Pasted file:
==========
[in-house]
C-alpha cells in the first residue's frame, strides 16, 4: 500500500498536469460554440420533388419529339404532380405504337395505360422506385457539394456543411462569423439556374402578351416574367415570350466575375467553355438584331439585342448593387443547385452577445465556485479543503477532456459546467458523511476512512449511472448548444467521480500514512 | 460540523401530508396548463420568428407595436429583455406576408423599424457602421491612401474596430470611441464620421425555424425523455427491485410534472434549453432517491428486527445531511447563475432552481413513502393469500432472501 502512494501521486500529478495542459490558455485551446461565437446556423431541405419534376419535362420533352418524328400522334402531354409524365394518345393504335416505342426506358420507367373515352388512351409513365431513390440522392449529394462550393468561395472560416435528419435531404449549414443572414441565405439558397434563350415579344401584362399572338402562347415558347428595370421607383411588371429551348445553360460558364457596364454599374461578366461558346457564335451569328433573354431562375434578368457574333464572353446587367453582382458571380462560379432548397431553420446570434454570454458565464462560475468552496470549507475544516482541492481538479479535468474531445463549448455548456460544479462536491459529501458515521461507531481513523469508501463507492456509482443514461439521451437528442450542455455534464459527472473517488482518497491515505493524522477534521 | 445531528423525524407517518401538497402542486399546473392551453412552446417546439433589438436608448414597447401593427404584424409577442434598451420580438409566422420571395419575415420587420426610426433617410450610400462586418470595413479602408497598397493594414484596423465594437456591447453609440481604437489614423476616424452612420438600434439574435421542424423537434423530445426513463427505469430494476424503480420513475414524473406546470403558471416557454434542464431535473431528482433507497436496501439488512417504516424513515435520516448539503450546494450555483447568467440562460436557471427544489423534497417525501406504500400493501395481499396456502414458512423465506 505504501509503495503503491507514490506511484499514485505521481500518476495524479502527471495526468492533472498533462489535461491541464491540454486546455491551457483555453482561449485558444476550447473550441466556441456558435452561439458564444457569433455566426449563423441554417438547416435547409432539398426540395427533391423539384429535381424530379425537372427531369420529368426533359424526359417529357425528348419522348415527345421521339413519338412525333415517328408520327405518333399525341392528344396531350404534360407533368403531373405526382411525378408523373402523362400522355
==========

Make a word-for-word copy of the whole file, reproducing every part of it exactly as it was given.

[in-house]
C-alpha cells in the first residue's frame, strides 16, 4: 500500500498536469460554440420533388419529339404532380405504337395505360422506385457539394456543411462569423439556374402578351416574367415570350466575375467553355438584331439585342448593387443547385452577445465556485479543503477532456459546467458523511476512512449511472448548444467521480500514512 | 460540523401530508396548463420568428407595436429583455406576408423599424457602421491612401474596430470611441464620421425555424425523455427491485410534472434549453432517491428486527445531511447563475432552481413513502393469500432472501 502512494501521486500529478495542459490558455485551446461565437446556423431541405419534376419535362420533352418524328400522334402531354409524365394518345393504335416505342426506358420507367373515352388512351409513365431513390440522392449529394462550393468561395472560416435528419435531404449549414443572414441565405439558397434563350415579344401584362399572338402562347415558347428595370421607383411588371429551348445553360460558364457596364454599374461578366461558346457564335451569328433573354431562375434578368457574333464572353446587367453582382458571380462560379432548397431553420446570434454570454458565464462560475468552496470549507475544516482541492481538479479535468474531445463549448455548456460544479462536491459529501458515521461507531481513523469508501463507492456509482443514461439521451437528442450542455455534464459527472473517488482518497491515505493524522477534521 | 445531528423525524407517518401538497402542486399546473392551453412552446417546439433589438436608448414597447401593427404584424409577442434598451420580438409566422420571395419575415420587420426610426433617410450610400462586418470595413479602408497598397493594414484596423465594437456591447453609440481604437489614423476616424452612420438600434439574435421542424423537434423530445426513463427505469430494476424503480420513475414524473406546470403558471416557454434542464431535473431528482433507497436496501439488512417504516424513515435520516448539503450546494450555483447568467440562460436557471427544489423534497417525501406504500400493501395481499396456502414458512423465506 505504501509503495503503491507514490506511484499514485505521481500518476495524479502527471495526468492533472498533462489535461491541464491540454486546455491551457483555453482561449485558444476550447473550441466556441456558435452561439458564444457569433455566426449563423441554417438547416435547409432539398426540395427533391423539384429535381424530379425537372427531369420529368426533359424526359417529357425528348419522348415527345421521339413519338412525333415517328408520327405518333399525341392528344396531350404534360407533368403531373405526382411525378408523373402523362400522355